Pests & Diseases

How to Stop the Japanese Flying Beetle From Destroying Your Garden

The Japanese flying beetle may be beautiful, but this beauty isn't a good addition to your garden vegetables

The Japanese flying beetle is quite the looker. The metallic green head and shiny copper wings make it look more like a jewel than a garden-destroying invader. Since the beetle’s accidental introduction to the United States in 1916, it has spread and flourished across most of the country.

The beetle is so prolific that it’s one of the most common beetles in the U.S., even though it has only been here for a century. Chances are good that you’ve seen them. They also happen to be quite the garden pest.

Discover 7 top tips for growing, harvesting, and enjoying tomatoes from your home garden—when you access the FREE guide The Best Way to Grow Tomatoes, right now!

The Japanese flying beetle and the survival of your garden

The entomology departments at the University of Minnesota, University of Kentucky, and University of Florida all consider the Japanese flying beetle a “devastating pest.” If your garden has been unlucky enough to host them, you know how destructive they are.

The brown patches of lawn from the beetle grubs and the “skeletonized” plant leaves are common signs of the Japanese flying beetle. They often show up in large groups and devour foliage, and they can fly relatively long distances to munch on your garden. So even if you eradicate them from your area, you won’t necessarily eliminate the problem.

So what is a gardener to do? Especially if you don’t want to drench your vegetables in toxic chemicals?

Even though the Japanese flying beetle dines on over 300 different plants, there are a few out there that the beetle does not enjoy. Garlic makes a great companion plant for deterring the beetle, as does mint and catnip. In fact, all three of those plants discourage quite a number of garden pests.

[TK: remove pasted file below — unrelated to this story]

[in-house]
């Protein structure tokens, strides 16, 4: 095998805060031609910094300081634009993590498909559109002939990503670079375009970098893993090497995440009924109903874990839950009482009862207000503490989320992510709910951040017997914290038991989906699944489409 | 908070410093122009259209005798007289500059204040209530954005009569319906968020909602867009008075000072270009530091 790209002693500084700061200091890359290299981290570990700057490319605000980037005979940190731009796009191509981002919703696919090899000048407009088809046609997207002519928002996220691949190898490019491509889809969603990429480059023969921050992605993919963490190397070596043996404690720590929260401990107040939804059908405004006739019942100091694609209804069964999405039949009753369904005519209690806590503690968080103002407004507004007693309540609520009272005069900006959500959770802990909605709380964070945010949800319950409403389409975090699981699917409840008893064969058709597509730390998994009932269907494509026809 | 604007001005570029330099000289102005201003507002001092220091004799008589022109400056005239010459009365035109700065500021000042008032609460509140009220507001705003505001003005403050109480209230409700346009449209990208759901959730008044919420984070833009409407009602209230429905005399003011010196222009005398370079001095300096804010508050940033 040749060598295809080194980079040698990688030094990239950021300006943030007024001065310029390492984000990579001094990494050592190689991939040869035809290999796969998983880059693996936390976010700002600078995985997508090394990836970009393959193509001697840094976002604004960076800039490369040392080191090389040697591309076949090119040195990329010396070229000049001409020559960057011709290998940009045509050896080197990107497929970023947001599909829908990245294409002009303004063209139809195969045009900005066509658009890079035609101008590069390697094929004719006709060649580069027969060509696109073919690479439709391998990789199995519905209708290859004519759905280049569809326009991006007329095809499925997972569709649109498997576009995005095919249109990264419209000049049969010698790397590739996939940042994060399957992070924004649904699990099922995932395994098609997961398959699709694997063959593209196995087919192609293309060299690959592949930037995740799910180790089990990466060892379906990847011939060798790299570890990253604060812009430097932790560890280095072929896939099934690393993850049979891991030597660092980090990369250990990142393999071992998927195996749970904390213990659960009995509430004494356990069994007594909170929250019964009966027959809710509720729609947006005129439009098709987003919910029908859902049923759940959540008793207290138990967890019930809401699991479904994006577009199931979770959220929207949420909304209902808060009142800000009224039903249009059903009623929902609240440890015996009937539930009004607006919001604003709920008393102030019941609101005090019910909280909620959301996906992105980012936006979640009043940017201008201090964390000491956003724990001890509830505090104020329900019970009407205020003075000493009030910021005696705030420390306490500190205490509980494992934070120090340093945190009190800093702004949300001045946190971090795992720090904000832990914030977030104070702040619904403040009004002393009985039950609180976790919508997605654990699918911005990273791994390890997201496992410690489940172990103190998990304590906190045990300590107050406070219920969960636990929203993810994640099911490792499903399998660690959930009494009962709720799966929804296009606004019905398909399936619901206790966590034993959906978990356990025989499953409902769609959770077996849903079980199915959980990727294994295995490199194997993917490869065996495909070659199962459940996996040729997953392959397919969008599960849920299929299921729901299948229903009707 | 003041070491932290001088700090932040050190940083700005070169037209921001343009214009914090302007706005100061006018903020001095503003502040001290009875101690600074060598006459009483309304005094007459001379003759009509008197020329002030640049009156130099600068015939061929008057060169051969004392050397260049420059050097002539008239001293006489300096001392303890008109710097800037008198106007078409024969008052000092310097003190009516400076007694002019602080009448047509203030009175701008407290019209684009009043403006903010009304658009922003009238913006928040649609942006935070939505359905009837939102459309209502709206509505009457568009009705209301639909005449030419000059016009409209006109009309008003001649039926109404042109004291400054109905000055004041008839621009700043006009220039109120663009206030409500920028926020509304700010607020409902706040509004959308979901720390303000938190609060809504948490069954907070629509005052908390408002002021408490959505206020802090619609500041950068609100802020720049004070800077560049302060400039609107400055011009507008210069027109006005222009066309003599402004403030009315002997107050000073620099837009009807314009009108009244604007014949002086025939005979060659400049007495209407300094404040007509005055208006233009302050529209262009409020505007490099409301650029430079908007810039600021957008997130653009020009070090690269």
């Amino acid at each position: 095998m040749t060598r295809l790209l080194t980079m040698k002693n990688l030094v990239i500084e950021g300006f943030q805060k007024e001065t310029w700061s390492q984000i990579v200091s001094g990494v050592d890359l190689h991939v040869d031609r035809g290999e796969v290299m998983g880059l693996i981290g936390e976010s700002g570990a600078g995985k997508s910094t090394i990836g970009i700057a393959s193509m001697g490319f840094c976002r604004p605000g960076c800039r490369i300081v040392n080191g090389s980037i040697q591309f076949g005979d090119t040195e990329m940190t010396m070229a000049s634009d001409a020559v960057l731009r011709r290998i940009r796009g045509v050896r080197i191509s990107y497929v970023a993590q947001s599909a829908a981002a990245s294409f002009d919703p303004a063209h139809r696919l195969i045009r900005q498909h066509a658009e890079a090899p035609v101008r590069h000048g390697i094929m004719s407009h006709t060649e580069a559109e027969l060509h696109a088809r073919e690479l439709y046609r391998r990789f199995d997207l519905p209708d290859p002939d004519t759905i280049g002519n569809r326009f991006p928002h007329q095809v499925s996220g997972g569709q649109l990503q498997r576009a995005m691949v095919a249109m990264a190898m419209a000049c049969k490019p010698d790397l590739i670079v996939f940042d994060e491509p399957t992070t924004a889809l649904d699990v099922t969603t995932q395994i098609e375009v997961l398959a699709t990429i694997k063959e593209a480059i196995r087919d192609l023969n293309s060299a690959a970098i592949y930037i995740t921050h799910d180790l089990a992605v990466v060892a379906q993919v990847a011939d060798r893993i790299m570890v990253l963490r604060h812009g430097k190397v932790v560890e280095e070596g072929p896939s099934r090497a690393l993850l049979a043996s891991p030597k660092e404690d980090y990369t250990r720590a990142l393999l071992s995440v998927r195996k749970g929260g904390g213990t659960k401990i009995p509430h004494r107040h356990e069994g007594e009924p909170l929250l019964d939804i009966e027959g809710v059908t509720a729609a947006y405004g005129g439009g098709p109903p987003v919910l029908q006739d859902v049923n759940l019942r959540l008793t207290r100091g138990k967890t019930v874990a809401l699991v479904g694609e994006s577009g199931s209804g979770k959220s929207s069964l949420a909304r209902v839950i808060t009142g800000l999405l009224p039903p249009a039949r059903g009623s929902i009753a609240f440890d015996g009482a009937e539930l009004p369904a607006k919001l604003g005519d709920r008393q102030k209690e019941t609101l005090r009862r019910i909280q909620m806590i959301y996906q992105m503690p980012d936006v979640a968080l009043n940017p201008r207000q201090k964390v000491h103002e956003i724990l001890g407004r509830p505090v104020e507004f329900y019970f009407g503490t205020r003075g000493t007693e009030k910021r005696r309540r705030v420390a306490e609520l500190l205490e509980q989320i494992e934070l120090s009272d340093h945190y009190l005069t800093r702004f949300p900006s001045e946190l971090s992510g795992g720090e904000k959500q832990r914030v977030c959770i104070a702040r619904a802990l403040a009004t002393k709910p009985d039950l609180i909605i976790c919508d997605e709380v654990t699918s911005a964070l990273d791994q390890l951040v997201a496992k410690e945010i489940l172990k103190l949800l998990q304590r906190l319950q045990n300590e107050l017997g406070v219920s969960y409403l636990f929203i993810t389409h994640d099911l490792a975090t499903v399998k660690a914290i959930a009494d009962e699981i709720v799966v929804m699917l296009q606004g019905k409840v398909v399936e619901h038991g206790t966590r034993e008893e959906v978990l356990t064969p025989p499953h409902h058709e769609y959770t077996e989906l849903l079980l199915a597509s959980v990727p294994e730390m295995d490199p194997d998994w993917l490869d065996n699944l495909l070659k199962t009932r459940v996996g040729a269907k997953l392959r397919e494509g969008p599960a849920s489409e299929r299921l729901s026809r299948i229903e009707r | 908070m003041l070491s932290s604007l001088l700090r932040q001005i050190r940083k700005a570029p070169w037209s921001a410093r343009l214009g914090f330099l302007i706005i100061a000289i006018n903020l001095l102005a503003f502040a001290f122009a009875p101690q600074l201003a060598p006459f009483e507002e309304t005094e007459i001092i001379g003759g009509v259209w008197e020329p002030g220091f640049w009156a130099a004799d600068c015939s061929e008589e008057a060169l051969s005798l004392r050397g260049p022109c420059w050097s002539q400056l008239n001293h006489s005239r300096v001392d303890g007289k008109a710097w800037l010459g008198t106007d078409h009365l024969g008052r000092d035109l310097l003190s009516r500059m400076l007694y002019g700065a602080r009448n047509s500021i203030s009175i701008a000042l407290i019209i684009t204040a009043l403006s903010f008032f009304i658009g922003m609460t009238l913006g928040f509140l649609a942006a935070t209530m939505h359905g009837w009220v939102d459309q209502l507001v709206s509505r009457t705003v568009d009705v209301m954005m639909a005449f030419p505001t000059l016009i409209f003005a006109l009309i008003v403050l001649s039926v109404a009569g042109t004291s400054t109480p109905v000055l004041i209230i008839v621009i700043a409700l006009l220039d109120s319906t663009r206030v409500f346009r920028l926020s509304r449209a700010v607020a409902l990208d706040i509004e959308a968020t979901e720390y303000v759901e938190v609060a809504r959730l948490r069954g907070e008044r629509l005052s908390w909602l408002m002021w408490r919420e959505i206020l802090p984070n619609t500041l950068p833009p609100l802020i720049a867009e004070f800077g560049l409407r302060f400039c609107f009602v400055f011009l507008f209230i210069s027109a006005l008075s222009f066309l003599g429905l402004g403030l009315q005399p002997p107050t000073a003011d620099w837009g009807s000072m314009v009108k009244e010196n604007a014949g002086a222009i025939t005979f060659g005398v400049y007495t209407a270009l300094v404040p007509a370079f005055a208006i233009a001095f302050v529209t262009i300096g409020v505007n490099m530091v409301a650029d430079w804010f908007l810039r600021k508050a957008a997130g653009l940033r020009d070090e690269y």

Some gardeners feel that handpicking the beetles off your plants and dumping them in a bucket of soapy water is the best way to get rid of them. Indeed, if you catch them early enough in the season or have a smaller garden, this is feasible.

Neem oil is another popular natural insecticide that won’t harm ladybugs, bees, or butterflies. It’s toxic to insects that eat the coated plant leaves, so beneficial insects are safe.

You can use row covers, but they also keep pollinators away from your plants. That’s fine if you don’t have any plants that require pollination, but otherwise, you may want to use this option selectively.

One option you may come across are Japanese flying beetle traps. You can find them at most big garden stores and online. The problem with these is that they work a little too well. Many gardeners have found that the traps lure even more beetles to their garden. If you have a large infestation and aren’t having luck with any other methods, you could certainly try using a trap, but you may want to approach this solution with caution.

Unfortunately, pests are one of the problems that come with the territory of gardening. But gardeners have managed to work around that for ages, so don’t get discouraged.

How do you deal with pests like this beetle? I’d love to read your ideas in the comments. 

Discover 7 top tips for growing, harvesting, and enjoying tomatoes from your home garden—when you access the FREE guide The Best Way to Grow Tomatoes, right now!

By Amanda MacArthur

Amanda MacArthur is Senior Editor & Producer for Food Gardening Network and GreenPrints. She is responsible for generating all daily content and managing distribution across web, email, and social. In her producer role, she plans, edits, and deploys all video content for guides, magazine issues, and daily tips. As a best-selling cookbook author, Amanda cooks using ingredients from her outdoor gardens in the summer and from her indoor hydroponic garden in the winter.

Leave a Reply

Your email address will not be published. Required fields are marked *